As the hubs are at an early stage, it may be a mistake to try to evaluate the offices too early; before they've had a chance to consider how best to generate excellent outcomes. Each office would also have to be evaluated differently as the opportunities will be different in each area. At this stage, evaluating experimental work could be difficult and time-consuming and may not be cost effective.

 

How should the Innovation and Investment Hub offices most effectively engage with other Scottish organisations such as Scottish Development International and Visit Scotland?

The Scottish Government should consult with Scottish economic growth sectors and collaborate to build a strategy for each hub in line with sector support needs in each area; and should link to external organisations to facilitate plans as appropriate.

 

What principles should inform the Scottish Government’s international engagement? For example, should economic priorities be the key priority or cultural / ‘soft power’ priorities?

Cultural and economic priorities and soft power priorities are intertwined. The UK is currently number one on the soft power index. UK Soft Power Strengths and Weaknesses source https://softpower30.com/country/united-kingdom/

Strengths

“The UK’s objective soft power assets are the foundation of its continued success. Once again across the Engagement, Culture, Education and Digital sub-indices, Britain ranks highly. State institutions such as the British Council and BBC World Service, combined with internationally recognized brands like the Premier League provide the global reach and influence to reach and engage global audiences. The UK’s creative, cultural, financial and technology sectors keep the world interested in what is happening in Britain. Moreover, the UK is home to some of the world’s most successful higher education institutions that attract students and academics from across the globe.”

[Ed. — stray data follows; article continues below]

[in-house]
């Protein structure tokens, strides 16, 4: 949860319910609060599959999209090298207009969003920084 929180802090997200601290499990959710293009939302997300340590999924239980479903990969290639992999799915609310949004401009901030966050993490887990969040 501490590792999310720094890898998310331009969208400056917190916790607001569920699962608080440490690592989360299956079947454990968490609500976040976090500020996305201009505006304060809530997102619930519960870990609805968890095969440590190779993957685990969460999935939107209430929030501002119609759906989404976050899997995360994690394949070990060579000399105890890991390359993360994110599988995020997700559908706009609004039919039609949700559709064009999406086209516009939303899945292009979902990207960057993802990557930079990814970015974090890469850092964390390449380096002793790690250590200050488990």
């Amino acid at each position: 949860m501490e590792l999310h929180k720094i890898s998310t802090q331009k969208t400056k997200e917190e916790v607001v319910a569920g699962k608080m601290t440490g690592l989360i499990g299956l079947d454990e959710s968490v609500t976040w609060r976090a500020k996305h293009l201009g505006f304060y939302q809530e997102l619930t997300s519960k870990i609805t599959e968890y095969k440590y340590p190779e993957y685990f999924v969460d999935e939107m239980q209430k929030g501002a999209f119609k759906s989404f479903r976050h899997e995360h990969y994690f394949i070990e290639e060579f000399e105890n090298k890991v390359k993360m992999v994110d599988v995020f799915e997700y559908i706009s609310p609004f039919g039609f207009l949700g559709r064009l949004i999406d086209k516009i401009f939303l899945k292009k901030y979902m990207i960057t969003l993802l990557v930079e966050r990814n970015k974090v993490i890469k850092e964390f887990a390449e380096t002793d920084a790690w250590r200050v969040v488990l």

Weaknesses

“The major weakness for the UK is the uncertainty around what will happen with respect to the Brexit process next year. That uncertainty has thrown much of the strengths listed above into jeopardy. Will international students still want to come to the UK? Will London hold its dominant position as a leading financial and professional services hub? The UK did see a significant improvement in its rank on the Enterprise sub-index, which is good news. But it would have to do a lot to compete with Singapore or Switzerland for business friendliness. The Government sub-index is the UK’s lowest ranking category. But with Brexit eating Whitehall’s bandwidth, it is hard to see that improving next year.”

Soft power comes from the knowledge and understanding of the culture; if the EU and International countries are not buying Scotland’s films, music, tv shows, books, then we lose the audience and with it a large part of the soft-power.  If there is no audience for the cultural exports, there is less subsequent soft power impact. Therefore, supporting exports as well as imports (including international students and a diverse range of creative and cultural entrepreneurs) is particularly important to Scotland.

 

Currently, the Scottish Government has international engagement strategies with Canada, China, India, Pakistan and the USA. Do these strategies and their geographic focus remain appropriate post-Brexit?

Culture Counts has not had the capacity to consult members on this issue, though there is some awareness of Scotland's international work and concerns on the radar within the cultural sector tend to focus on how Scotland works or does not work with countries who have been involved in breaches of human rights. Particularly as regards to violations of the right to freedom of expression; imprisonment of cultural workers, including artists, writers etc.